At the JSM: 2013 International Year of Statistics

Photo on 8-4-13 at 3.40 PM“2013 is the International Year of Statistics” the JSM (Joint Statistical Meetings) brochures ring out! What does it mean?  Whatever it is, it’s exciting! never took up this question, but it’s been on some of the blogs in my “Blog bagel”. So, Since I’m at the JSM here in Montreal, I may report on any clues. Please share your comments. I’m not a statistician, but a philosopher of science, and of inductive-statistical inference much more generally. So I have no dog in this fight, as they say. (Or do I? ) On the other hand, I have often rued “the decline of late in the lively and long-standing exchange between philosophers of science and statisticians” (see this post). [i] (We did have that one parody on “big data or pig data”.)

I know from Larry Wasserman (normaldeviate) that the “year of” label grows, at least in part, to help prevent Statistical Science being eclipsed by the fashionable “Big Data” crowd. In one blog he even spoke of “the end of statistics”. “Aren’t We Data Science?” Marie Davidian, president of the ASA, asks in a recent AmStatNews article.[ii] Davidian worries, correctly I’ve no doubt, that Big Dadaists may be collecting data with “little appreciation for the power of design principle. Statisticians could propel major advances through developments of ‘experimental design for the 21st century’!”.  This recalls Stan Young’s recent post:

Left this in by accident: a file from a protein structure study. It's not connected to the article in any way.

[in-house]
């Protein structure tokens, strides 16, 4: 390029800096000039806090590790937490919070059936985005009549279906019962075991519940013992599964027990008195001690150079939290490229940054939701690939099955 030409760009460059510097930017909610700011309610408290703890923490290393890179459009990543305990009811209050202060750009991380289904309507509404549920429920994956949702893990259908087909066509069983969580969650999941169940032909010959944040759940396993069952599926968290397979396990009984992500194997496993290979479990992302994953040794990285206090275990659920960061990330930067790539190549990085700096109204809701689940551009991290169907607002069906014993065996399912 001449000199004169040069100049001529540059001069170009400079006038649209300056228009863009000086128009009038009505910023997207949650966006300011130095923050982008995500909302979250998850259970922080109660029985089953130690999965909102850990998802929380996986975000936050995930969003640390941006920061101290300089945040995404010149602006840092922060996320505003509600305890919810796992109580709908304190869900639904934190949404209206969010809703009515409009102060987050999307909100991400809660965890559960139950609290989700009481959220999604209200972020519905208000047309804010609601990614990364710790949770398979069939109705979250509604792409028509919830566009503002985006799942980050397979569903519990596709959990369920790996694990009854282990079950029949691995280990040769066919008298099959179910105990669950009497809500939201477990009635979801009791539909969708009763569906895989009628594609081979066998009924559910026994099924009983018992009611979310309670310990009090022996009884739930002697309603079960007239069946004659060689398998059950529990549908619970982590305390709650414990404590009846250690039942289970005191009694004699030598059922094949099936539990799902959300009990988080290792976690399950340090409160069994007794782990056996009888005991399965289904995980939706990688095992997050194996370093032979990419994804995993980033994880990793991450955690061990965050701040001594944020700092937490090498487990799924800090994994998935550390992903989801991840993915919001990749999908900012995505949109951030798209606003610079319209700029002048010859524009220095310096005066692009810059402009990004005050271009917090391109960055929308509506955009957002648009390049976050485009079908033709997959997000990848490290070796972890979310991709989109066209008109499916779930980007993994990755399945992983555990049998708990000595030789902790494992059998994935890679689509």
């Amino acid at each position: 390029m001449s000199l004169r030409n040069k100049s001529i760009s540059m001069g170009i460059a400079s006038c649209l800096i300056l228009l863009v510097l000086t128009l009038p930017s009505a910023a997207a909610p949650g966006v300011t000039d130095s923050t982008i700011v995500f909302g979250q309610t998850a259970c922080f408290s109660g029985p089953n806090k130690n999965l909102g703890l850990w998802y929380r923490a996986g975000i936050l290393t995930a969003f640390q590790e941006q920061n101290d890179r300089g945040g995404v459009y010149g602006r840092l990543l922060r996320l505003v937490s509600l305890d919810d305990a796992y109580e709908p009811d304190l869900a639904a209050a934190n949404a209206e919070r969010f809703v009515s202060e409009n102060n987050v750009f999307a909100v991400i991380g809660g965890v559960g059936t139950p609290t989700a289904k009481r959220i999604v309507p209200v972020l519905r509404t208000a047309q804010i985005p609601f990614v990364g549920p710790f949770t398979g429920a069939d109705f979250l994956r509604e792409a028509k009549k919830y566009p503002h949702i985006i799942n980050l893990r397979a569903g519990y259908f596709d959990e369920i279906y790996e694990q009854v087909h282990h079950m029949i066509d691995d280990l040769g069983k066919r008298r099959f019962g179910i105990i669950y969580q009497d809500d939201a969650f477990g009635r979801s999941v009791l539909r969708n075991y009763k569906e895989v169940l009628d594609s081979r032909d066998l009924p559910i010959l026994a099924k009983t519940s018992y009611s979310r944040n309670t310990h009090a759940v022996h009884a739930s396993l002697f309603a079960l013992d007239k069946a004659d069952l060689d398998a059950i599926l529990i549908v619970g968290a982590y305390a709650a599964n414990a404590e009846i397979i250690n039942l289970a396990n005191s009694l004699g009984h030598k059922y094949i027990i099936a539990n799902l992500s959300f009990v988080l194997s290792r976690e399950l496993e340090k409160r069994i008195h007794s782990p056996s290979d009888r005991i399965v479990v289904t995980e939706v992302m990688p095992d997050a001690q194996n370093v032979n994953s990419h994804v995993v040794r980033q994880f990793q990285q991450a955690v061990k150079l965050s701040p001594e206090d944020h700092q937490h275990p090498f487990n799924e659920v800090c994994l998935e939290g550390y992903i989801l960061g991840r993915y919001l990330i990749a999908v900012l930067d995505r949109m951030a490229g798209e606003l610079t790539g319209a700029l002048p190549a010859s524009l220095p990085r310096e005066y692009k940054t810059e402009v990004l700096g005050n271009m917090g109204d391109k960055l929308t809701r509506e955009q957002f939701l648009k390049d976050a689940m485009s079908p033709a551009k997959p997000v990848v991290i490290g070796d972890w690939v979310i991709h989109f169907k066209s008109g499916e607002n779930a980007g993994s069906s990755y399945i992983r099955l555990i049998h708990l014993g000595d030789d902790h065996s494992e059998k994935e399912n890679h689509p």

Until relatively recently, the microarray samples were not sent through assay equipment in random order. Clinical trial statisticians at GSK insisted that the samples go through assay in random order. Rather amazingly the data became less messy and p-values became more orderly. The story is given here: 
Essentially all the microarray data pre-2010 is unreliable…..So often the problem is not with p-value technology, but with the design and conduct of the study.

So without statistical design principles, they may have wasted a decade!

Back to the JSM, I see they’ve even invited pollster Nate Silver to give the AMA presidential address. I thought he was more baseball stat expert/pundit/pollster than statistician, but some are calling him an “analytics rock star”. Never mind that there’s at least one extremely strange chapter (8) in his popular book (The Signal and the Noise). Here’s an excerpt from Wasserman’s review, which he titles:  “Nate Silver is a Frequentist: Review of The signal and the noise”:

I have one complaint. Silver is a big fan of Bayesian inference, which is fine. Unfortunately, he falls into that category I referred to a few posts ago. He confuses ‘Bayesian inference’ with ‘using Bayes’ theorem.’ His description of frequentist inference is terrible. He seems to equate frequentist inference with Fisherian significance testing, most using Normal distributions. Either he learned statistics from a bad book or he hangs out with statisticians with a significant anti-frequentist bias. Have no doubt about it: Nate Silver is a frequentist.[iii] (Wasserman)